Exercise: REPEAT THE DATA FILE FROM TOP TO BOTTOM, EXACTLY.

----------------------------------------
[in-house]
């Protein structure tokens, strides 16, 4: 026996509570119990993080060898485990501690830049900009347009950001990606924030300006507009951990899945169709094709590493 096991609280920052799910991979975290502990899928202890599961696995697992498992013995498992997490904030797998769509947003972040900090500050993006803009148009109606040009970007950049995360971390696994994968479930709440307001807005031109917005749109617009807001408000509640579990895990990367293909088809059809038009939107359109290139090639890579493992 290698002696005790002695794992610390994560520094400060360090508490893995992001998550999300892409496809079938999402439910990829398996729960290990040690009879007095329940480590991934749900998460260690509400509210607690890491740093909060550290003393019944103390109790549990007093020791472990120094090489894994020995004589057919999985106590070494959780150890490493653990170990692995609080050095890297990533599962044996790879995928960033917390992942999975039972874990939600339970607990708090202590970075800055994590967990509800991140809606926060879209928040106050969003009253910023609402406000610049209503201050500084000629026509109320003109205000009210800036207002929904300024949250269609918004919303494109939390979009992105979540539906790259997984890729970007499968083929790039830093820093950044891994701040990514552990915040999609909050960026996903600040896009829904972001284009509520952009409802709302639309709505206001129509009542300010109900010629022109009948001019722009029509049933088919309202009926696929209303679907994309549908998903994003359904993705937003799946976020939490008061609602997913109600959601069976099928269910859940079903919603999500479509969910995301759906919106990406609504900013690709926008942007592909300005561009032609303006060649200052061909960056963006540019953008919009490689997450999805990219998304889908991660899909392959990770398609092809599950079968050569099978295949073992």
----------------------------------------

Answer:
[in-house]
């Protein structure tokens, strides 16, 4: 026996509570119990993080060898485990501690830049900009347009950001990606924030300006507009951990899945169709094709590493 096991609280920052799910991979975290502990899928202890599961696995697992498992013995498992997490904030797998769509947003972040900090500050993006803009148009109606040009970007950049995360971390696994994968479930709440307001807005031109917005749109617009807001408000509640579990895990990367293909088809059809038009939107359109290139090639890579493992 290698002696005790002695794992610390994560520094400060360090508490893995992001998550999300892409496809079938999402439910990829398996729960290990040690009879007095329940480590991934749900998460260690509400509210607690890491740093909060550290003393019944103390109790549990007093020791472990120094090489894994020995004589057919999985106590070494959780150890490493653990170990692995609080050095890297990533599962044996790879995928960033917390992942999975039972874990939600339970607990708090202590970075800055994590967990509800991140809606926060879209928040106050969003009253910023609402406000610049209503201050500084000629026509109320003109205000009210800036207002929904300024949250269609918004919303494109939390979009992105979540539906790259997984890729970007499968083929790039830093820093950044891994701040990514552990915040999609909050960026996903600040896009829904972001284009509520952009409802709302639309709505206001129509009542300010109900010629022109009948001019722009029509049933088919309202009926696929209303679907994309549908998903994003359904993705937003799946976020939490008061609602997913109600959601069976099928269910859940079903919603999500479509969910995301759906919106990406609504900013690709926008942007592909300005561009032609303006060649200052061909960056963006540019953008919009490689997450999805990219998304889908991660899909392959990770398609092809599950079968050569099978295949073992």